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  • Author(s) Marah Gubar
  • SubtitleReconceiving the Golden Age of Children's Literature
  • Edition
  • Published27th January 2011
  • PublisherOxford University Press USA
  • ISBN9780199756742

Reconceiving the Golden Age of Children's Literature

In this groundbreaking contribution to Victorian and children's literature studies, Marah Gubar proposes a fundamental reconception of the nineteenth-century attitude toward childhood. The ideology of innocence was much slower to spread than we think, she contends, and the people whom we assume were most committed to it--children's authors and members of the infamous "cult of the child"--were actually deeply ambivalent about this Romantic notion. Rather than
wholeheartedly promoting a static ideal of childhood purity, Golden Age children's authors often characterize young people as collaborators who are caught up in the constraints of the culture they inhabit,
and yet not inevitably victimized as a result of this contact with adults and their world. Such nuanced meditations on the vexed issue of the child's agency, Gubar suggests, can help contemporary scholars to generate more flexible critical approaches to the study of childhood and children's literature.

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  • Author(s) Marah Gubar
  • SubtitleReconceiving the Golden Age of Children's Literature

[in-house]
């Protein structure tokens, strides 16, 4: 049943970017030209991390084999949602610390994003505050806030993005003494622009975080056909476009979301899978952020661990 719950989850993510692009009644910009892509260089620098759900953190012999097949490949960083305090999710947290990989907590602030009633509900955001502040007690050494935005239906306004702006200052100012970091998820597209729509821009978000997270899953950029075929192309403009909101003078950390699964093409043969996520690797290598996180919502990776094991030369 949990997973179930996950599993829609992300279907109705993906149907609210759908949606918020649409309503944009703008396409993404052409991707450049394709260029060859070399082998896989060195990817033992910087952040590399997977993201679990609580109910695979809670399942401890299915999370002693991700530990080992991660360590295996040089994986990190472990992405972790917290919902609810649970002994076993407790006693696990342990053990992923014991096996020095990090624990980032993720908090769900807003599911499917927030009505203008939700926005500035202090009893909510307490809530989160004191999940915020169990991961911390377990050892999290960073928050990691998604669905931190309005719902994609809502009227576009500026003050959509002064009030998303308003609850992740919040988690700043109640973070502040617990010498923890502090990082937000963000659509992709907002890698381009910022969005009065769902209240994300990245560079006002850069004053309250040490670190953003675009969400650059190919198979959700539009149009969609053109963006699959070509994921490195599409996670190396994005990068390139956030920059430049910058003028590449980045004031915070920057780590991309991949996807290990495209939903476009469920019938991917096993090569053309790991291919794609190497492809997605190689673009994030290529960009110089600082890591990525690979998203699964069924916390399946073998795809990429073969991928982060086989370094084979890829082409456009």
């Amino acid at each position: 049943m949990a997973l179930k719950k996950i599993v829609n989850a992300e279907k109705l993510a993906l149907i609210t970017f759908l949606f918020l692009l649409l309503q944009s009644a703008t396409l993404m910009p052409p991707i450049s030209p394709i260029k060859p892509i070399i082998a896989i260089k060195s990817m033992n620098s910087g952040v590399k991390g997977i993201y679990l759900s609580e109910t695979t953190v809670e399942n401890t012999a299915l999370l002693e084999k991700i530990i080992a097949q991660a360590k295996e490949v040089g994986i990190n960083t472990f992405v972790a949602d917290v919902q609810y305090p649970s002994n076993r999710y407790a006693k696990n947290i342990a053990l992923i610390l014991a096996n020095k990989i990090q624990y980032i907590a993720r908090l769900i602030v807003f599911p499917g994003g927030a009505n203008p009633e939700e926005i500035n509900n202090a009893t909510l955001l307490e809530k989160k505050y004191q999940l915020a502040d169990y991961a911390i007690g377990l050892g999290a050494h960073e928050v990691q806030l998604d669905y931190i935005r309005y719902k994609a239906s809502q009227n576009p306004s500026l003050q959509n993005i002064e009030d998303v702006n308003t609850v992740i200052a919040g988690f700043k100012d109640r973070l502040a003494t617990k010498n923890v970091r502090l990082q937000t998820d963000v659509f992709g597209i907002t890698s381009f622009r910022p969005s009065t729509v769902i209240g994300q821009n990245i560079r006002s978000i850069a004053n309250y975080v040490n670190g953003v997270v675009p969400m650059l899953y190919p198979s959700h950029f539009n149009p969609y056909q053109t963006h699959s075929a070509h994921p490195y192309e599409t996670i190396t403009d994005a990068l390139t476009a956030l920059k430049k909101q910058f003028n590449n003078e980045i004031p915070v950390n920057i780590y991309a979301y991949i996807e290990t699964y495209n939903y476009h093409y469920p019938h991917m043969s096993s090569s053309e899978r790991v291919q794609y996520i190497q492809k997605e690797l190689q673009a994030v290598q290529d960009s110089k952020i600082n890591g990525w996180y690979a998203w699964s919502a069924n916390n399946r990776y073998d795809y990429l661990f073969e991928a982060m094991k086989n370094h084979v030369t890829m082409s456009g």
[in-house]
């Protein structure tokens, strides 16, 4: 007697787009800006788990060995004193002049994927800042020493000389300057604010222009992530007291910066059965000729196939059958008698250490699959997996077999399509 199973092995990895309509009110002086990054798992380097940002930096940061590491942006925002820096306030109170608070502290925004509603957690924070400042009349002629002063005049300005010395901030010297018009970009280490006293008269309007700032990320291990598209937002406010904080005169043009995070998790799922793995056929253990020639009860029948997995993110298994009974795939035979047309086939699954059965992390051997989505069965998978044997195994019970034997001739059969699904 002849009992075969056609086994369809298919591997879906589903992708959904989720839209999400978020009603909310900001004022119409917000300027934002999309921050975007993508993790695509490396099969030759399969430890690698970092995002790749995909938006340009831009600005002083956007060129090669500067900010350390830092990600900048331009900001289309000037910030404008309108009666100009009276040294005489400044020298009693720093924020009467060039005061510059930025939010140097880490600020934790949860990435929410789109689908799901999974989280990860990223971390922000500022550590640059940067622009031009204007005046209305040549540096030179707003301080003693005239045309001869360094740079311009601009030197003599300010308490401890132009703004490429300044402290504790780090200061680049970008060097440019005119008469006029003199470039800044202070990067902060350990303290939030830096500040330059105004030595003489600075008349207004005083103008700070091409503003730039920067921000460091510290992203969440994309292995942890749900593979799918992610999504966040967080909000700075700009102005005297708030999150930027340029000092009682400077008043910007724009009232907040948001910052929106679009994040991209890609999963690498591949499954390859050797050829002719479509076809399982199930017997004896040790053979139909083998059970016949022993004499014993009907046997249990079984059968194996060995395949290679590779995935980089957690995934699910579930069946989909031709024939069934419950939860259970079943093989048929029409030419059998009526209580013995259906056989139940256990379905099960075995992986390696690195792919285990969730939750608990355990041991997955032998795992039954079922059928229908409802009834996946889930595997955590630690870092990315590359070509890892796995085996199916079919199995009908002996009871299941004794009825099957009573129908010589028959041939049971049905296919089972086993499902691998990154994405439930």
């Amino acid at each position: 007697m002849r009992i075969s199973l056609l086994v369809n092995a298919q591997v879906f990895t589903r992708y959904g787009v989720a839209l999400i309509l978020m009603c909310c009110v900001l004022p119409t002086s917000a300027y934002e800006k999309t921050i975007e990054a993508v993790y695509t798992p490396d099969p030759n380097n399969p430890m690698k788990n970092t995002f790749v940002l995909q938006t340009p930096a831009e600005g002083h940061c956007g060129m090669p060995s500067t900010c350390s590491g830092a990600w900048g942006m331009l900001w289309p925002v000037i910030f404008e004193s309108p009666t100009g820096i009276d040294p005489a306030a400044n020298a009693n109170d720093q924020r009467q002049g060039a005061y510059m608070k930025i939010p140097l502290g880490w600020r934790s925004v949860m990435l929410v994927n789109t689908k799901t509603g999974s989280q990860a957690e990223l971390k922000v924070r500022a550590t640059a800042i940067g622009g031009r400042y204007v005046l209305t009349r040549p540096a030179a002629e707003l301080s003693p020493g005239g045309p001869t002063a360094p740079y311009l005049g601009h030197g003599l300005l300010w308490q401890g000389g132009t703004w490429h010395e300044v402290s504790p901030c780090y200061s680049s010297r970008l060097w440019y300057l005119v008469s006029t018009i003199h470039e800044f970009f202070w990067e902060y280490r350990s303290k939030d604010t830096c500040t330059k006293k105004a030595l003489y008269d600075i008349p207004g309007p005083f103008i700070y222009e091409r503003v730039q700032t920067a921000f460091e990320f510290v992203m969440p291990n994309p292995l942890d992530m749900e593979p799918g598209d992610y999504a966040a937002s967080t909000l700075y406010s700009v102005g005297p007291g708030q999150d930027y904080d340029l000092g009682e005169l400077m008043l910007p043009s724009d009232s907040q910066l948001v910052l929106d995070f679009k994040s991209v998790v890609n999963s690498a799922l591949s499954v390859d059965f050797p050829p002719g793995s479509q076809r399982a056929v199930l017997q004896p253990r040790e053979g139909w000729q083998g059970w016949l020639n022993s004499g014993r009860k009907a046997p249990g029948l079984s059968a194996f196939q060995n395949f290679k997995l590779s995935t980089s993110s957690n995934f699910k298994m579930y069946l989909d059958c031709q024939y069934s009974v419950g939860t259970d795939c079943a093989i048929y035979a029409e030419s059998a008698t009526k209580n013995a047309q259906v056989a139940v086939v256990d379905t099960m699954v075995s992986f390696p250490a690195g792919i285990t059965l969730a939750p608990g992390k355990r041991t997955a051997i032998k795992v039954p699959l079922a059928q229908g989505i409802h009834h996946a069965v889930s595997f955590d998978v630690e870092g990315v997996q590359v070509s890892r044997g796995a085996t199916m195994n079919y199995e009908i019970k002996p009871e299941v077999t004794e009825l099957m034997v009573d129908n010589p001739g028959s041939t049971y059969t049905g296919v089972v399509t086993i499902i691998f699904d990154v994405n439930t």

• Edition
  • Published27th January 2011
  • PublisherOxford University Press USA
  • ISBN9780199756742

Reconceiving the Golden Age of Children's Literature

In this groundbreaking contribution to Victorian and children's literature studies, Marah Gubar proposes a fundamental reconception of the nineteenth-century attitude toward childhood. The ideology of innocence was much slower to spread than we think, she contends, and the people whom we assume were most committed to it--children's authors and members of the infamous "cult of the child"--were actually deeply ambivalent about this Romantic notion. Rather than
wholeheartedly promoting a static ideal of childhood purity, Golden Age children's authors often characterize young people as collaborators who are caught up in the constraints of the culture they inhabit,
and yet not inevitably victimized as a result of this contact with adults and their world. Such nuanced meditations on the vexed issue of the child's agency, Gubar suggests, can help contemporary scholars to generate more flexible critical approaches to the study of childhood and children's literature.
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